Monday, July 18, 2011

Running MySQL from the command screen

In the time it has taken me to edge towards my current goal of encoding a link to MySQL in Java, I have rebuilt my computer again, and so lost the installation of MySQL described in my last entry. This has forced me to retrace my steps a bit, and in so doing I have stumbled upon another handy resource. On a site called developer.com, there is an article entitled "JDBC and MySQL: Installation and Preparation of MySQL". I could have done with this when I was first learning JDBC. It is very well written - concise, yet thorough.

I visited the MySQL download page before installing. The current version is 5.5.14 rc. I had previously downloaded 5.5.9, and as it is a 100MB download, I decided to use my existing installation package. I pretty much followed my own installation instructions.

I picked up one ambiguity. I recommended "Custom Installation" from the Server Instance Configuration Wizard. I should have noted for clarity that this wizard runs after the software installation, and that for the software installation the "Standard Installation" works fine.

I also picked up sloppy word ordering. I mentioned that I had opted to have the path to the MySQL binaries folder added as an environment variable in the section on running MySQL. So when I reinstalled after dinner and a couple of drinks, I forgot to do this. The path note would therefore have been better placed in the installation section. So I added the environment variable manually, and as often happens with me, it didn't work. So I ran MySQL from the binaries folder as follows:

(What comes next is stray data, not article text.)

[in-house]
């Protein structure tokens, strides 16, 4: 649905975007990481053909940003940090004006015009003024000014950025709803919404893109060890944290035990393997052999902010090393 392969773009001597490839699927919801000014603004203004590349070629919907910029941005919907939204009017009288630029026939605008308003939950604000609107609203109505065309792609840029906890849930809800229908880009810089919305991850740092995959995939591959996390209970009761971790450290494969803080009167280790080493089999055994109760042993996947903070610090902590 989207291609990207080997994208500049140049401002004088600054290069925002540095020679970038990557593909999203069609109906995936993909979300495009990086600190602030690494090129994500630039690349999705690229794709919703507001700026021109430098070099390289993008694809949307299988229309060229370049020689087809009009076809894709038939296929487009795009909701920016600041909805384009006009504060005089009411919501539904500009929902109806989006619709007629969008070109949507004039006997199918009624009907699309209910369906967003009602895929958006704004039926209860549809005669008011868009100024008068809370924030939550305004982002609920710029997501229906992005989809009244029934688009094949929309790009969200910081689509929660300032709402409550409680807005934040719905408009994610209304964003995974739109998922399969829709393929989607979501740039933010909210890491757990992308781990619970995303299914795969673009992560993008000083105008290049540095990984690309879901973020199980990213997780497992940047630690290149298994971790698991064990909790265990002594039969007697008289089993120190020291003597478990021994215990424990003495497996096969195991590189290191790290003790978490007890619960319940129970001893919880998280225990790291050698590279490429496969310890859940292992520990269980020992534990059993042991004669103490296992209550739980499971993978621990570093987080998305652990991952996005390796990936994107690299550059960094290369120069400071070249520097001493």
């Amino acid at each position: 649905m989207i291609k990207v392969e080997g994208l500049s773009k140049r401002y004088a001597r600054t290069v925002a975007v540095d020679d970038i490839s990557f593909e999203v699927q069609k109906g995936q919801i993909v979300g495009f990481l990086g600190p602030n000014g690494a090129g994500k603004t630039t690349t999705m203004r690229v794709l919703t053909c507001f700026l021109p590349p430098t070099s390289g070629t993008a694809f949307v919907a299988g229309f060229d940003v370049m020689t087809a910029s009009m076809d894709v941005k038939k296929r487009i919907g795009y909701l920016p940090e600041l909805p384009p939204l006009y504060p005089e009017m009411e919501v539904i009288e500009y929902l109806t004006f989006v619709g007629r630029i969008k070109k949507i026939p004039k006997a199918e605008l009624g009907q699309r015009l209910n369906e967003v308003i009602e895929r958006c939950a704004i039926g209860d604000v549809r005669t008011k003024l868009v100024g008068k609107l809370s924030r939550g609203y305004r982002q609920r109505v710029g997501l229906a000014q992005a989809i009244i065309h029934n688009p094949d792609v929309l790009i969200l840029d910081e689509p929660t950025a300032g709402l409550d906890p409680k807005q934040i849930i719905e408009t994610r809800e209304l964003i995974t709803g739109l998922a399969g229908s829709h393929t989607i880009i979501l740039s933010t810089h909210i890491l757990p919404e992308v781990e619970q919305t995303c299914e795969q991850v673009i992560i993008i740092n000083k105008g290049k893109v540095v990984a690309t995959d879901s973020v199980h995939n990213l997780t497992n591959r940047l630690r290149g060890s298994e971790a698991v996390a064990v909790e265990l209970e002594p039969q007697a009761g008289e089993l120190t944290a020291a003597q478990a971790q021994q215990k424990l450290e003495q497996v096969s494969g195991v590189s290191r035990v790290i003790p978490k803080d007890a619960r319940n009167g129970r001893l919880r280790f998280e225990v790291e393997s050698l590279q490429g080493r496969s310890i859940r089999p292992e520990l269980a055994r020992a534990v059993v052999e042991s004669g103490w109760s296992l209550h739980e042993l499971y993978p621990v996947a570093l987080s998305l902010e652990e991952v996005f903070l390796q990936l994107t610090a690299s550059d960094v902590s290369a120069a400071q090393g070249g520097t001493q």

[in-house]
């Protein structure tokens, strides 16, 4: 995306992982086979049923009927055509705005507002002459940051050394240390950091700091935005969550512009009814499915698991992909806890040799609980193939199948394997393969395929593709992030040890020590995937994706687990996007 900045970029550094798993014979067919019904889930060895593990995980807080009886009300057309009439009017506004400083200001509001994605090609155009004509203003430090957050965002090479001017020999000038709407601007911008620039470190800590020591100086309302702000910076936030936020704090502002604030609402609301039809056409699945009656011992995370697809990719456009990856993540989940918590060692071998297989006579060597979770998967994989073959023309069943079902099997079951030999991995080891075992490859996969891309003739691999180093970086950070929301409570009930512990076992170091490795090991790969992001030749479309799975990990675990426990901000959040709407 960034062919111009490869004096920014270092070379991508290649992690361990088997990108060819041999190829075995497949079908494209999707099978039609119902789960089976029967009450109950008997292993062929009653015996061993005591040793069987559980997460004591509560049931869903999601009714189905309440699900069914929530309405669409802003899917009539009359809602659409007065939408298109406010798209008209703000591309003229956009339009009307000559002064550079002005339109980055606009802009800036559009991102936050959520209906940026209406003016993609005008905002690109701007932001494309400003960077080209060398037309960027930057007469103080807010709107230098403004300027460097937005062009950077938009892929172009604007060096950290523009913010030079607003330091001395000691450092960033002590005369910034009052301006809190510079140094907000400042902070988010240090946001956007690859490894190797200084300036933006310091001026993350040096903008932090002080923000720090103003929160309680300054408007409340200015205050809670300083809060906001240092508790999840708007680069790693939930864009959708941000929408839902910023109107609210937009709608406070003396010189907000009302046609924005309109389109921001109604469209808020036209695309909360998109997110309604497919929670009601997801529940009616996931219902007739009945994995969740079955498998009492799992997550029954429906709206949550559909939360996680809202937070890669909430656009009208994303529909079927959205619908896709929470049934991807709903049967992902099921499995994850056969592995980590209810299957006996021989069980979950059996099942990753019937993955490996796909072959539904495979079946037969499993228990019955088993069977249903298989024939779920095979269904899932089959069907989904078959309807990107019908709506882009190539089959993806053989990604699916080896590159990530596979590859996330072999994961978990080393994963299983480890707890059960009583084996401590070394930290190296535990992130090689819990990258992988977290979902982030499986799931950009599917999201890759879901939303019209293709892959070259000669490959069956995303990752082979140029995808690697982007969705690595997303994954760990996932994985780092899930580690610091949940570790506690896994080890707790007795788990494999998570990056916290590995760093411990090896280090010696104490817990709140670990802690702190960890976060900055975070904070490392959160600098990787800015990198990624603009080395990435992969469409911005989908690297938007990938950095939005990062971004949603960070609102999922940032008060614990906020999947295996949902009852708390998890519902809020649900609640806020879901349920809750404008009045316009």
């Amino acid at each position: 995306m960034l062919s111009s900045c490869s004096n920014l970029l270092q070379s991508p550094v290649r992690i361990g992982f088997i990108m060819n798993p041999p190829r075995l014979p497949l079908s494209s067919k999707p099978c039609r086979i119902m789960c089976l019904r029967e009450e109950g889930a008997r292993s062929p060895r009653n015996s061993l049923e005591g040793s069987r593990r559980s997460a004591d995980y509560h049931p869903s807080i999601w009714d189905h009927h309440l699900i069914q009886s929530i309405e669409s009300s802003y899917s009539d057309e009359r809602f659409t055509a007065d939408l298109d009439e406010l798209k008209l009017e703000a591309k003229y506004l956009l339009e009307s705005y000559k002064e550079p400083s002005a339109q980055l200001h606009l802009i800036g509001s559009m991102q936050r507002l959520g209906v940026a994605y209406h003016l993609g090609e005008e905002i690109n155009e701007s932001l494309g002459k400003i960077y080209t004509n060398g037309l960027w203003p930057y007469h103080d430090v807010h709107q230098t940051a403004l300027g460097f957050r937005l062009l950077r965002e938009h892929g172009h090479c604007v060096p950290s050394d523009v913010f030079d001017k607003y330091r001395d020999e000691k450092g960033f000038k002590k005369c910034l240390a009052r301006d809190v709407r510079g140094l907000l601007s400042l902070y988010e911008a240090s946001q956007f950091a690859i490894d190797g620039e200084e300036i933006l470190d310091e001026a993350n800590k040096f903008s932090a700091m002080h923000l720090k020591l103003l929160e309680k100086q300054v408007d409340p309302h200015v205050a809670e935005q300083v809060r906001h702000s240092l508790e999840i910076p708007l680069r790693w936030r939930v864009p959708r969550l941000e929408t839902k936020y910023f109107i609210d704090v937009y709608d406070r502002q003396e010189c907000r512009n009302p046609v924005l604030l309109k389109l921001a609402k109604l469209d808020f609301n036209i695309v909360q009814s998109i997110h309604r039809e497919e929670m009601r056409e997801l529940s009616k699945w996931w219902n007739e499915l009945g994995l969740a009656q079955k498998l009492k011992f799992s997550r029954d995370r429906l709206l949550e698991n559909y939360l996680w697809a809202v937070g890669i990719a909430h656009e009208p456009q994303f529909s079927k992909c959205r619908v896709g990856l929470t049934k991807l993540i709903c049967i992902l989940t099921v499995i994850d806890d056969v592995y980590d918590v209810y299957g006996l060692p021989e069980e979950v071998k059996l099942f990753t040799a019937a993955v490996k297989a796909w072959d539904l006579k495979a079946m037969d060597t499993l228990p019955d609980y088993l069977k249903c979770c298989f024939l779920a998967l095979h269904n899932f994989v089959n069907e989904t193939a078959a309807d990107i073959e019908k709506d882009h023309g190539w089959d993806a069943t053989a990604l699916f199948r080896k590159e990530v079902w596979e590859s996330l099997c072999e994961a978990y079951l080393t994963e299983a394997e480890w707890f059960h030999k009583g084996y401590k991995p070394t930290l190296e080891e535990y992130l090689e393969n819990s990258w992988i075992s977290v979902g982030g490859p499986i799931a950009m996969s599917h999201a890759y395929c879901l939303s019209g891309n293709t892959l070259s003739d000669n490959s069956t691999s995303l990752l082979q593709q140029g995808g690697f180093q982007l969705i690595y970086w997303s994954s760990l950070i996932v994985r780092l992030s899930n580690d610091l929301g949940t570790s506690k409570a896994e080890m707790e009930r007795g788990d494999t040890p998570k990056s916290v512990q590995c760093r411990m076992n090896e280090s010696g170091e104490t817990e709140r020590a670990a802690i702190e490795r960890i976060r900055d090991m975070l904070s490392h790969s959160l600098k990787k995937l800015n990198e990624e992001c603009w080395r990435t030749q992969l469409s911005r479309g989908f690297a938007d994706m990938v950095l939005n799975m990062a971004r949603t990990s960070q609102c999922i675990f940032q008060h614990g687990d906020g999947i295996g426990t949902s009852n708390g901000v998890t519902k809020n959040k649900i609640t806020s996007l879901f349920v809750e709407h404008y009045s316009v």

C:\Program Files\MySQL\MySQL Server 5.5\bin>mysql -u root -p

And it ran fine, which confirmed that the installation had gone correctly.

This takes be back where I ended my last blog entry. This time I went a step or two further, taking my lead from the article mentioned above. First I created a local database, with the following one line command:

mysql> CREATE DATABASE JunkDB;

from which the response back was:

Query OK, 1 row affected (0.00 sec)

A small but satisfying point was that in the article the recorded time was 0.13 sec, indicating that 7 years after the article was written computers are running at least 26 times faster than they were then.

Second I added a new user:

mysql> GRANT SELECT,INSERT,UPDATE,
-> DELETE,CREATE,DROP
-> ON JunkDB.*
-> TO 'auser'@'localhost'
-> IDENTIFIED BY 'drowssap';
Query OK, 0 rows affected (0.00 sec)

Please note that if you want to copy and paste this, get rid of the little arrows. MySQL seems to add these after any line return, not preceded by ; or \g. Please note also that the last line is a response. So if you use a text file to clean up the command for pasting, after cleaning it should look this this:

GRANT SELECT,INSERT,UPDATE,
DELETE,CREATE,DROP
ON JunkDB.*
TO 'auser'@'localhost'
IDENTIFIED BY 'drowssap';

I copied exactly from the article, because my knowledge of the command syntax is too week to want to fiddle, although it was explained inter alia that 'auser' is the username and 'drowssap' is the password.

The third and final step before have a crack at some code was to download the JDBC connector driver for MySQL: Connector/J. I recommend doing this from the MySQL connector page, which can be reached easily from the main download page. The download from there was an ordinary zip file, and for now I just extracted the contents into an easy to find location. From the article, the key file was:

mysql-connector-java-5.1.17-bin.jar

which was in the root directory of the extracted files.

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